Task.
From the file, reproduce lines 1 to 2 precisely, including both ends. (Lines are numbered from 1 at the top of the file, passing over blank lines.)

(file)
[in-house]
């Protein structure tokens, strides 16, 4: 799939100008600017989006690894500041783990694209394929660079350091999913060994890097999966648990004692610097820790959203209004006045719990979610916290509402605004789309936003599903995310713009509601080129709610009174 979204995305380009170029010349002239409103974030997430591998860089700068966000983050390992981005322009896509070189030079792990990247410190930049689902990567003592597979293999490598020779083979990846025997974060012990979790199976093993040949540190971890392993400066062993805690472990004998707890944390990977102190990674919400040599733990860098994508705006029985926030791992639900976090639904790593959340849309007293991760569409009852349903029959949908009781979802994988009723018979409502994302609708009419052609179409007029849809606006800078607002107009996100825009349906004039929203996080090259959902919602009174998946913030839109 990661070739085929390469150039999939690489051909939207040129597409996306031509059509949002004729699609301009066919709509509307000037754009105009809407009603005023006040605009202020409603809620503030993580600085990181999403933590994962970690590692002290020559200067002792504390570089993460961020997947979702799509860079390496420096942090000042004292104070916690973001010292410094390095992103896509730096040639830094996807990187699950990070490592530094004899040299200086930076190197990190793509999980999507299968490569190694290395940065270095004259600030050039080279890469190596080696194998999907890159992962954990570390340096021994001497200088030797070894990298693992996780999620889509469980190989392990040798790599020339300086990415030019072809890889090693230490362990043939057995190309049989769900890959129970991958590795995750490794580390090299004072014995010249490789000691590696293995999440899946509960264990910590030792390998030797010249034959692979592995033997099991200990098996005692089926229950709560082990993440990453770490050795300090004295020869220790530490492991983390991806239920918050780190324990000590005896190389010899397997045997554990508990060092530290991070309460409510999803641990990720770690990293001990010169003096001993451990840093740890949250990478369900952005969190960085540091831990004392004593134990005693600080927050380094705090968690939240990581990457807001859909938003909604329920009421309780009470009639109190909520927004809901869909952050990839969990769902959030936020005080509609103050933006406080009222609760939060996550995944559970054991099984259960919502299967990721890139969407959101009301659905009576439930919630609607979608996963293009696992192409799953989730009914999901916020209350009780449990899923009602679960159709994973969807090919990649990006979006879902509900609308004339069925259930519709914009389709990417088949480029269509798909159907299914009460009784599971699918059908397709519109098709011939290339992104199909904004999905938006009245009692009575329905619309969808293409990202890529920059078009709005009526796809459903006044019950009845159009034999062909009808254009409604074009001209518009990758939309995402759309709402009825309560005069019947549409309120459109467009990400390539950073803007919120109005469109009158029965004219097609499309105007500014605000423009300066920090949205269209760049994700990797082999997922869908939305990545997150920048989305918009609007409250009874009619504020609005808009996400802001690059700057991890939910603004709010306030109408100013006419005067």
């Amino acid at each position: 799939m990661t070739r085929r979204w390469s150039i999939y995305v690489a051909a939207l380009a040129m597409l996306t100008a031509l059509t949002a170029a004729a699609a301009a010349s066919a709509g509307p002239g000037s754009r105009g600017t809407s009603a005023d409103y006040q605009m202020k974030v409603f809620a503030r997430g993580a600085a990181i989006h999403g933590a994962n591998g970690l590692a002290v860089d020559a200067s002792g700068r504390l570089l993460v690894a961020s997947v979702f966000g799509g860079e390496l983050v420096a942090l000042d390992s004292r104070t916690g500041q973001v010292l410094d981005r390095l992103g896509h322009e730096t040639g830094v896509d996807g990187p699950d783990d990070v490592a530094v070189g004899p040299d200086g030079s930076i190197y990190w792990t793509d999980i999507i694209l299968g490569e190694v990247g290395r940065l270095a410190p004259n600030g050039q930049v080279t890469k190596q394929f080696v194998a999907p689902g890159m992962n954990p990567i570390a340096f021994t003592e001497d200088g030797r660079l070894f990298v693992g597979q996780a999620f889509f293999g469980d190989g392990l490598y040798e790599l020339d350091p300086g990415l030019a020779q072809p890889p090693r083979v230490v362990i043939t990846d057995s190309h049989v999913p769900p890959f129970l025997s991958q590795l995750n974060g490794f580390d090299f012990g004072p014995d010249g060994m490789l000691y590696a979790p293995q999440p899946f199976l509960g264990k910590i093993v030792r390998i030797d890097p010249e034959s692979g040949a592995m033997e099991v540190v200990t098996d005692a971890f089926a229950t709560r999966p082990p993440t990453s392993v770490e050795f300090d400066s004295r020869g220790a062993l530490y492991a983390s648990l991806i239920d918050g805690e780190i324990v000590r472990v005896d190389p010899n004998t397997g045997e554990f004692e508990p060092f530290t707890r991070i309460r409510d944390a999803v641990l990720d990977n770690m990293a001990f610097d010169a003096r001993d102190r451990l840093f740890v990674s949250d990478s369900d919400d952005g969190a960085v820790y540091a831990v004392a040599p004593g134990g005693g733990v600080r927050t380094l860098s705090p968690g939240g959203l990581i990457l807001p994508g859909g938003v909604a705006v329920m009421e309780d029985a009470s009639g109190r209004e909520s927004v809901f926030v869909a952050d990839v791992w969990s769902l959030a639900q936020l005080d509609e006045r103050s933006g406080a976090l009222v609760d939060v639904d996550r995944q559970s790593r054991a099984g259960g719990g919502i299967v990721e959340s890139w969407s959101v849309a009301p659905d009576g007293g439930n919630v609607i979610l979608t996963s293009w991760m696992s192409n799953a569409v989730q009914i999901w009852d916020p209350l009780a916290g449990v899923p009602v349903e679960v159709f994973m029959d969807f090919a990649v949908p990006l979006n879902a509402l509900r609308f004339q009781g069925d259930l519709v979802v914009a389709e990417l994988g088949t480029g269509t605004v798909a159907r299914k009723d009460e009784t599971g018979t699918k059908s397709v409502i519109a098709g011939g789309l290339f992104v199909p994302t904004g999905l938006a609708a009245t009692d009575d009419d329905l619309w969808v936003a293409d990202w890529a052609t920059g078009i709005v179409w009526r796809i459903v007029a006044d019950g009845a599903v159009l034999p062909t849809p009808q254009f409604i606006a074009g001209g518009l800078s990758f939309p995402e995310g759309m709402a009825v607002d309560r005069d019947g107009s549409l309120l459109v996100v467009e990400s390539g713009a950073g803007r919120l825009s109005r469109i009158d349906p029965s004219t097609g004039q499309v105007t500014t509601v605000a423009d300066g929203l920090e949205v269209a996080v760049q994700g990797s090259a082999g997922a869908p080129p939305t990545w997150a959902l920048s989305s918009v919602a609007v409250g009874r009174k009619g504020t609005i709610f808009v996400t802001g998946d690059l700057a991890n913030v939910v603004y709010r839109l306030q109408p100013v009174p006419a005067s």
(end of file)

[in-house]
């Protein structure tokens, strides 16, 4: 799939100008600017989006690894500041783990694209394929660079350091999913060994890097999966648990004692610097820790959203209004006045719990979610916290509402605004789309936003599903995310713009509601080129709610009174 979204995305380009170029010349002239409103974030997430591998860089700068966000983050390992981005322009896509070189030079792990990247410190930049689902990567003592597979293999490598020779083979990846025997974060012990979790199976093993040949540190971890392993400066062993805690472990004998707890944390990977102190990674919400040599733990860098994508705006029985926030791992639900976090639904790593959340849309007293991760569409009852349903029959949908009781979802994988009723018979409502994302609708009419052609179409007029849809606006800078607002107009996100825009349906004039929203996080090259959902919602009174998946913030839109 990661070739085929390469150039999939690489051909939207040129597409996306031509059509949002004729699609301009066919709509509307000037754009105009809407009603005023006040605009202020409603809620503030993580600085990181999403933590994962970690590692002290020559200067002792504390570089993460961020997947979702799509860079390496420096942090000042004292104070916690973001010292410094390095992103896509730096040639830094996807990187699950990070490592530094004899040299200086930076190197990190793509999980999507299968490569190694290395940065270095004259600030050039080279890469190596080696194998999907890159992962954990570390340096021994001497200088030797070894990298693992996780999620889509469980190989392990040798790599020339300086990415030019072809890889090693230490362990043939057995190309049989769900890959129970991958590795995750490794580390090299004072014995010249490789000691590696293995999440899946509960264990910590030792390998030797010249034959692979592995033997099991200990098996005692089926229950709560082990993440990453770490050795300090004295020869220790530490492991983390991806239920918050780190324990000590005896190389010899397997045997554990508990060092530290991070309460409510999803641990990720770690990293001990010169003096001993451990840093740890949250990478369900952005969190960085540091831990004392004593134990005693600080927050380094705090968690939240990581990457807001859909938003909604329920009421309780009470009639109190909520927004809901869909952050990839969990769902959030936020005080509609103050933006406080009222609760939060996550995944559970054991099984259960919502299967990721890139969407959101009301659905009576439930919630609607979608996963293009696992192409799953989730009914999901916020209350009780449990899923009602679960159709994973969807090919990649990006979006879902509900609308004339069925259930519709914009389709990417088949480029269509798909159907299914009460009784599971699918059908397709519109098709011939290339992104199909904004999905938006009245009692009575329905619309969808293409990202890529920059078009709005009526796809459903006044019950009845159009034999062909009808254009409604074009001209518009990758939309995402759309709402009825309560005069019947549409309120459109467009990400390539950073803007919120109005469109009158029965004219097609499309105007500014605000423009300066920090949205269209760049994700990797082999997922869908939305990545997150920048989305918009609007409250009874009619504020609005808009996400802001690059700057991890939910603004709010306030109408100013006419005067």